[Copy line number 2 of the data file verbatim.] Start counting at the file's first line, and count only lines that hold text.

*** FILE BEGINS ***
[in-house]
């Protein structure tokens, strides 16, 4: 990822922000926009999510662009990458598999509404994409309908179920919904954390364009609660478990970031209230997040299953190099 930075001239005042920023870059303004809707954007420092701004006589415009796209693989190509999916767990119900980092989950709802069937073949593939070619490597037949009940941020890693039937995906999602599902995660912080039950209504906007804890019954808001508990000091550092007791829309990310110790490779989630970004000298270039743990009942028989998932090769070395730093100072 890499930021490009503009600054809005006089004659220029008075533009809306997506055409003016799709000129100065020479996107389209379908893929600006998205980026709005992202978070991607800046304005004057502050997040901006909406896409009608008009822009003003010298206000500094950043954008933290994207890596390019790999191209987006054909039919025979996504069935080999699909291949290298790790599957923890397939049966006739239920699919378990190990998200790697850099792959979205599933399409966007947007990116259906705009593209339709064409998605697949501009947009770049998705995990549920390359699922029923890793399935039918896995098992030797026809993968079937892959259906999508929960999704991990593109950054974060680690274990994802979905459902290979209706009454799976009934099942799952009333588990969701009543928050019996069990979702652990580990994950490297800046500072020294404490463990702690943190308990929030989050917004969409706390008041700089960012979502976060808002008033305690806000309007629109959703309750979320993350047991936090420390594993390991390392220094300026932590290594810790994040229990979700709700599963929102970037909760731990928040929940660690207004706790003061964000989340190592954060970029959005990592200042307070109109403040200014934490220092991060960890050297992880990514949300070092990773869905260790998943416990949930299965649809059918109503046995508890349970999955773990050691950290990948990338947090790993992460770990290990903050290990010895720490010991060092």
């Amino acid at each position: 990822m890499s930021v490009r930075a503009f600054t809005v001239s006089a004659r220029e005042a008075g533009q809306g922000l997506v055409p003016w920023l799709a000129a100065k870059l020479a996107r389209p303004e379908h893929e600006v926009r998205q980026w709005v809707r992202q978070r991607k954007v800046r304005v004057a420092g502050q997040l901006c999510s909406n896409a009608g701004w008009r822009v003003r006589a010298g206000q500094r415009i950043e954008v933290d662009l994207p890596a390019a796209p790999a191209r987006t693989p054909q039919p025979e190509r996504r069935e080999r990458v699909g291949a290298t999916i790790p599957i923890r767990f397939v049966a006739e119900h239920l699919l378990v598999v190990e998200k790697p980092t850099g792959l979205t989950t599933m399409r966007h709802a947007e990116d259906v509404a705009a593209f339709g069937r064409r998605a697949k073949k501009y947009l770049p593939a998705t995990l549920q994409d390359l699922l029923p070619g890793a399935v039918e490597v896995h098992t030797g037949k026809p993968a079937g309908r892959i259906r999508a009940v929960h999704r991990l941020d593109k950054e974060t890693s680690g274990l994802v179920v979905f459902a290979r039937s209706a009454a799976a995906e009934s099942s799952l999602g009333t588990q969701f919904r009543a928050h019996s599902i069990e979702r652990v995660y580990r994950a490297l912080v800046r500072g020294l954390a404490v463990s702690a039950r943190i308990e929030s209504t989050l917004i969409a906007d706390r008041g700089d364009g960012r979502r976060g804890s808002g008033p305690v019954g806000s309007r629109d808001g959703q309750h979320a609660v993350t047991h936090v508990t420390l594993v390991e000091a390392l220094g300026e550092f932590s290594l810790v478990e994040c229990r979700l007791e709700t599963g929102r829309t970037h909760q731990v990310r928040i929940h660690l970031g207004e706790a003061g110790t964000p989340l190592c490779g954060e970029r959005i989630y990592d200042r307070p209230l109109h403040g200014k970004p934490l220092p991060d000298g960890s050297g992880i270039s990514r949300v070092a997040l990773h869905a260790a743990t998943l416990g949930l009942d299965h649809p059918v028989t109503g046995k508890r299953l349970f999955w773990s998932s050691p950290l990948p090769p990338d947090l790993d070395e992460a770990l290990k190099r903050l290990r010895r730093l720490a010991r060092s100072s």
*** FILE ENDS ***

């Protein structure tokens, strides 16, 4: 990822922000926009999510662009990458598999509404994409309908179920919904954390364009609660478990970031209230997040299953190099 930075001239005042920023870059303004809707954007420092701004006589415009796209693989190509999916767990119900980092989950709802069937073949593939070619490597037949009940941020890693039937995906999602599902995660912080039950209504906007804890019954808001508990000091550092007791829309990310110790490779989630970004000298270039743990009942028989998932090769070395730093100072 890499930021490009503009600054809005006089004659220029008075533009809306997506055409003016799709000129100065020479996107389209379908893929600006998205980026709005992202978070991607800046304005004057502050997040901006909406896409009608008009822009003003010298206000500094950043954008933290994207890596390019790999191209987006054909039919025979996504069935080999699909291949290298790790599957923890397939049966006739239920699919378990190990998200790697850099792959979205599933399409966007947007990116259906705009593209339709064409998605697949501009947009770049998705995990549920390359699922029923890793399935039918896995098992030797026809993968079937892959259906999508929960999704991990593109950054974060680690274990994802979905459902290979209706009454799976009934099942799952009333588990969701009543928050019996069990979702652990580990994950490297800046500072020294404490463990702690943190308990929030989050917004969409706390008041700089960012979502976060808002008033305690806000309007629109959703309750979320993350047991936090420390594993390991390392220094300026932590290594810790994040229990979700709700599963929102970037909760731990928040929940660690207004706790003061964000989340190592954060970029959005990592200042307070109109403040200014934490220092991060960890050297992880990514949300070092990773869905260790998943416990949930299965649809059918109503046995508890349970999955773990050691950290990948990338947090790993992460770990290990903050290990010895720490010991060092």